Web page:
“Many school board policies reflect state and federal laws and regulations, some of which have been waived by actions of the relevant government authority. The waivers of existing laws and regulations are designed to last for a relatively short period of time,” according to the WCPS summary of the resolution. “Thus, it would be impractical, if not impossible, for most school boards, especially those that generally adopt or amend policies after readings at two meetings, to change the policies that they currently have in place quickly enough to implement the legal and regulatory changes that have been made to address the coronavirus.”

School Board members also unanimously approved a request to be made for an additional 180-day extension on the appointment of a WCPS superintendent.

According to the WCPS summary of the action item, Warren County School Board Policy File: CBB – Appointment and Term of the Division Superintendent and Code of Virginia Section 22.1-60 require the School Board to request from the Superintendent of Public Instruction an additional 180 days within which to appoint a superintendent if the board will be unable to make such an appointment within 180 days of the vacancy.

The request for an extension is to be made within 120 days of the vacancy. As the current superintendent vacancy began on January 1, the formal request will need to be made by April 29, according to the summary.

And in order to be in compliance with the state and federal Stay at Home orders, it was decided to postpone the April 4 special meeting, as well as the candidate interviews, until such time as it is once again safe to do so.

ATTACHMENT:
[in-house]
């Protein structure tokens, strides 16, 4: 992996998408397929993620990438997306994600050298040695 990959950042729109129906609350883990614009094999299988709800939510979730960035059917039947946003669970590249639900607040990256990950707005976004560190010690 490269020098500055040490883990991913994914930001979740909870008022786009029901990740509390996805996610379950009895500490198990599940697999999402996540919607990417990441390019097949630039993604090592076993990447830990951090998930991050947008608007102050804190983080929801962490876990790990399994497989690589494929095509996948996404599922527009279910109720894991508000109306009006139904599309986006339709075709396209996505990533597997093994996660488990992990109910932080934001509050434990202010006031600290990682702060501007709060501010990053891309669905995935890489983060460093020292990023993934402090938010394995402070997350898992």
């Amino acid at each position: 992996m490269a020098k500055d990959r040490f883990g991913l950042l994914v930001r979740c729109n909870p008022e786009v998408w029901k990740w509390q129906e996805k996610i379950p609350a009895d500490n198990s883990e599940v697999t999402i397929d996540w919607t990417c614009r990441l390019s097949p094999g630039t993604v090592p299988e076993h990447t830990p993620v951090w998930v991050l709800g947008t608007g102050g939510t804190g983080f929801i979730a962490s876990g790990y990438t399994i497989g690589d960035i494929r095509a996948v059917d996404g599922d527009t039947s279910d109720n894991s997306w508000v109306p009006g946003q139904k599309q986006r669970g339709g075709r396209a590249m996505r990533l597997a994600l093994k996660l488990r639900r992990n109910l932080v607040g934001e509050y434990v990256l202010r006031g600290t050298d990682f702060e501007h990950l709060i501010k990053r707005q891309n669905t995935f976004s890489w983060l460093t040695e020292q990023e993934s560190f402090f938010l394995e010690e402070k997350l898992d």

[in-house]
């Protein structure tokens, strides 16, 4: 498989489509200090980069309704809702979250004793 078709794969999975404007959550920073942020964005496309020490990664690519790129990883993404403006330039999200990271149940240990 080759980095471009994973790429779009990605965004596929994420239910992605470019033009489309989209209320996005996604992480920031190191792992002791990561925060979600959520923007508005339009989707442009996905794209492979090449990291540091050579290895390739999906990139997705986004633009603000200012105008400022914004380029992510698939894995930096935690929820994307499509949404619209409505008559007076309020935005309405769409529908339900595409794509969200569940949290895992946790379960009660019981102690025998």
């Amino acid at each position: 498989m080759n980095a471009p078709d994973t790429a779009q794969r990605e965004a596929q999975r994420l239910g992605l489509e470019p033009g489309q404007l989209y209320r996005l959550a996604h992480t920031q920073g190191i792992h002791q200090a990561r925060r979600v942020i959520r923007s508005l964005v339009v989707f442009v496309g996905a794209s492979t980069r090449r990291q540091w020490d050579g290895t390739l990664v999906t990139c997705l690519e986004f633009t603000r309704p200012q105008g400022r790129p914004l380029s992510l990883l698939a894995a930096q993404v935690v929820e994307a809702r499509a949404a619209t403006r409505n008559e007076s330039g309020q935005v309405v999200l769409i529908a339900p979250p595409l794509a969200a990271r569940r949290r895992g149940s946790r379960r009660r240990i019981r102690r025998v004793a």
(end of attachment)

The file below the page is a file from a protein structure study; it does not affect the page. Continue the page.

“Because of this unavoidable and unanticipated delay, it is possible the Board may not be able to make an appointment by the original 180-day (June 28, 2020) deadline,” the summary says.

“Therefore, it is recommended that the Board take action to formally request an extension of up to 180 days.”

Following the action items on the agenda, School Board members received an overview and update on the WCPS Energy Services Performance Contract it has with Ameresco.

According to WCPS Maintenance Director Greg Livesay, the school district in December 2015 entered into the Ameresco agreement, which included numerous upgrades to WCPS facilities and performance measurements to save utility costs and enhance the operational efficiency of the school buildings.

According to a presentation by Ameresco executives Kevin Fetzer and Richard Ritter, who attended the meeting remotely, the company installed LED lighting, low-flow plumbing fixture retrofits and replacements, upgraded the energy management system, and created an alternate water source for supply to HVAC systems and sports field irrigation at both WCPS high schools, among other upgrades.

According to their project savings summary, the contract upgrades resulted in WCPS receiving $422,664 in cost savings in 2019, along with reduced emissions and additional positive environmental impacts.

The School Board’s next regular meeting is scheduled for May 6.

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EDA requesting Development Proposals for Royal Lane property

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Request for Proposals Sought for Royal Lane—A 36 Apartment Unit Development The WCEDA is pleased to announce the release for sale or request for proposals for the development of a thirty-six-unit apartment complex to be developed and built on Royal Lane within the Town of Front Royal. EDA Administration and the Asset Management Committee are presenting two acquisition and development options to qualified individuals or firms seeking to develop and build the first new apartment complex in Front Royal in over twenty years.

The primary mission and goal of the WCEDA is to provide a thriving climate for economic development opportunities within the entire community. Providing a mechanism for offering a market-based apartment complex, designed for the workforce community, is a necessitating factor for the overall economic health and maintaining sustainable and smart growth for the region. Communities thrive with the appropriate mix and balance of industry, service, education, sound government, and safe, affordable housing. Newly constructed apartments will provide additional housing options and fill a void in the current market structure.